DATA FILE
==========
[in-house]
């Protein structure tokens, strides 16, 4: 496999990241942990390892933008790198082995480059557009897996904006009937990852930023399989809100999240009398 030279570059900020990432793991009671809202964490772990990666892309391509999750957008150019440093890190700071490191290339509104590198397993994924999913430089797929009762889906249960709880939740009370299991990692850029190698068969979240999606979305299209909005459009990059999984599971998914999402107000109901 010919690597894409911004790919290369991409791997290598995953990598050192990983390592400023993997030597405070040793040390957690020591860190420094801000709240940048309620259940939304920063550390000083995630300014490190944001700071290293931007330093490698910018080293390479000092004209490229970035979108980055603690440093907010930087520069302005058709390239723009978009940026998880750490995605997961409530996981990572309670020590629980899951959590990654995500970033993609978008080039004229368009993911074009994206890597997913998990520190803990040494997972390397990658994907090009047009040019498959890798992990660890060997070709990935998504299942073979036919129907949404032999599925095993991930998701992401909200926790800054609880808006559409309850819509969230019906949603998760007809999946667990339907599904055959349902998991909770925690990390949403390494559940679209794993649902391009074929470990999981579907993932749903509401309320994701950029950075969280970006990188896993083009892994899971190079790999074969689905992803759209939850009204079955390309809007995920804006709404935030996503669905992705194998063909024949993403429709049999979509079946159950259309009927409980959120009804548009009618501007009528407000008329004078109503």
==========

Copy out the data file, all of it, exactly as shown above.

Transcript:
[in-house]
């Protein structure tokens, strides 16, 4: 496999990241942990390892933008790198082995480059557009897996904006009937990852930023399989809100999240009398 030279570059900020990432793991009671809202964490772990990666892309391509999750957008150019440093890190700071490191290339509104590198397993994924999913430089797929009762889906249960709880939740009370299991990692850029190698068969979240999606979305299209909005459009990059999984599971998914999402107000109901 010919690597894409911004790919290369991409791997290598995953990598050192990983390592400023993997030597405070040793040390957690020591860190420094801000709240940048309620259940939304920063550390000083995630300014490190944001700071290293931007330093490698910018080293390479000092004209490229970035979108980055603690440093907010930087520069302005058709390239723009978009940026998880750490995605997961409530996981990572309670020590629980899951959590990654995500970033993609978008080039004229368009993911074009994206890597997913998990520190803990040494997972390397990658994907090009047009040019498959890798992990660890060997070709990935998504299942073979036919129907949404032999599925095993991930998701992401909200926790800054609880808006559409309850819509969230019906949603998760007809999946667990339907599904055959349902998991909770925690990390949403390494559940679209794993649902391009074929470990999981579907993932749903509401309320994701950029950075969280970006990188896993083009892994899971190079790999074969689905992803759209939850009204079955390309809007995920804006709404935030996503669905992705194998063909024949993403429709049999979509079946159950259309009927409980959120009804548009009618501007009528407000008329004078109503």